Destination Moon at the Museum of Flight in Seattle is on through September 2, 2019. The exhibit is a great experience, made better by the retired engineers who serve as docents.
Feel better about your achievements at the entrance…
Ignore the awesome permanent collection:
You will be reminded that the Lunar Roving Vehicle (Moon Buggy) was built by Boeing…
There is a lot of great explanation of the Saturn V engines, some of whose core features were carried over from the German V-2.
Some of the advanced technology that each person in Mission Control had on the desktop custom-made consoles…
(For younger readers: You turn the dial to make a phone call.)
The Museum of Flight is not infected by an Oshkosh-style blind patriotism and reminds visitors that JFK may have launched the Apollo project to distract Americans from the “disastrous failure” at the Bay of Pigs (Eisenhower made the same point).
The museum’s compliance with current political orthodoxy is incomplete. On the one hand, the folks who designed and built Apollo are described as “A Diverse Workforce” because they had “many backgrounds and educational levels”. But on the other hand, Margaret Hamilton is not credited with writing the code for the Apollo Guidance Computer. Consistent with histories written in the pre-woke age, the software was written by programmers who identified as men prior to her joining the project. She “verified and installed programs,” according to the museum, which makes sense from a historical timeline point of view if not from a social justice one.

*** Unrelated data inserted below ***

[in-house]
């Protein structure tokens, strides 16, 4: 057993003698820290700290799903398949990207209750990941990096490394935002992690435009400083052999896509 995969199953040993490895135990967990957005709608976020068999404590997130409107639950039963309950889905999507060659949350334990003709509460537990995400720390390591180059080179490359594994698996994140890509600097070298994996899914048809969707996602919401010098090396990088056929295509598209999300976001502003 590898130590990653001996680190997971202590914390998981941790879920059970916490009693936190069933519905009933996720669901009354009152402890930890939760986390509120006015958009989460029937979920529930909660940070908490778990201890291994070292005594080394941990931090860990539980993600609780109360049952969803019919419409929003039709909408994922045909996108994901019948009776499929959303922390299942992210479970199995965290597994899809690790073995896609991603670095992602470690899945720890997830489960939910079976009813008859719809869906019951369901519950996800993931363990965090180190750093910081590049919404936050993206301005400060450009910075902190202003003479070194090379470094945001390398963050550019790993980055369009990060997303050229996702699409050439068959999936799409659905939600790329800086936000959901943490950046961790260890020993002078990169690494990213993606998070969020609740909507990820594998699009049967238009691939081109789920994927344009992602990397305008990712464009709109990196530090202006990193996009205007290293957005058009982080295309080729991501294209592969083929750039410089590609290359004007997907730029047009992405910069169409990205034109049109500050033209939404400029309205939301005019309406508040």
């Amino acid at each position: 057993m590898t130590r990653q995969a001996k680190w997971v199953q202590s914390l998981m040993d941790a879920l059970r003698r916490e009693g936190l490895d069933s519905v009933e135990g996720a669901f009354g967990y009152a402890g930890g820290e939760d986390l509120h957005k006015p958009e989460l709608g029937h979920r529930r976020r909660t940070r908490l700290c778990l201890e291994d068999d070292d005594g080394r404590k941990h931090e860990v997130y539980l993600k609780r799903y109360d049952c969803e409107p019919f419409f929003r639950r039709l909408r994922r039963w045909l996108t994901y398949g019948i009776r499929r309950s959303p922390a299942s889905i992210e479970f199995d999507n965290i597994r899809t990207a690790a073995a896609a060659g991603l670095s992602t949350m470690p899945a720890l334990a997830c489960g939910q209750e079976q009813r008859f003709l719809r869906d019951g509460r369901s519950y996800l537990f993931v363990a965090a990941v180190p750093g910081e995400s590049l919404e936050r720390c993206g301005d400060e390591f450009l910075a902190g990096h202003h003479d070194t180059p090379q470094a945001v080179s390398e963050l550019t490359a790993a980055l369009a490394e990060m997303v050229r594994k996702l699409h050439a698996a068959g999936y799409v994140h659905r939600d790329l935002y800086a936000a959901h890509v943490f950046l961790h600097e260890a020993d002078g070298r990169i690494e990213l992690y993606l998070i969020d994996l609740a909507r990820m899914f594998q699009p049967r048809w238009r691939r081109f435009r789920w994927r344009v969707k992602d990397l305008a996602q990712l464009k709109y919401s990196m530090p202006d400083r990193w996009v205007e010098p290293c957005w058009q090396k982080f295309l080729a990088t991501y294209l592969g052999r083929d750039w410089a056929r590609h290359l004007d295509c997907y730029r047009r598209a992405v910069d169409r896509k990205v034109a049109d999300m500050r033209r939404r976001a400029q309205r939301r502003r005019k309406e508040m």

Want to be famous? Don’t be Russian. Here’s the first woman in space. Compare her fame to that of Sally Ride, an American who followed her into space 20 years later.
Want to be famous? Don’t be part of the sixth mission to land humans (some identifying as “men”?) on the moon:
How many of the above names were familiar to you?
Don’t like physics homework? There is an easier path to becoming a rocket scientist at NASA:
One of the most poignant and confusing parts of the museum is near the front entrance. A statue depicts Michael Anderson, mission specialist and then payload commander on two Shuttle flights. The plaque says “Dreams really do come true.” Yet Col. Anderson died on that second flight, of the shuttle Columbia. Surely that was not his or anyone else’s dream.
My advice: Hop a flight to Seattle, stay at the new Hyatt Regency, chow down at Din Tai Fung (I picked out some food to order there and asked a Chinese-American friend to critique: “That’s like going to Pat’s or Geno’s and ordering a hot dog”), and spend a day (before Sept 2) at the Museum of Flight.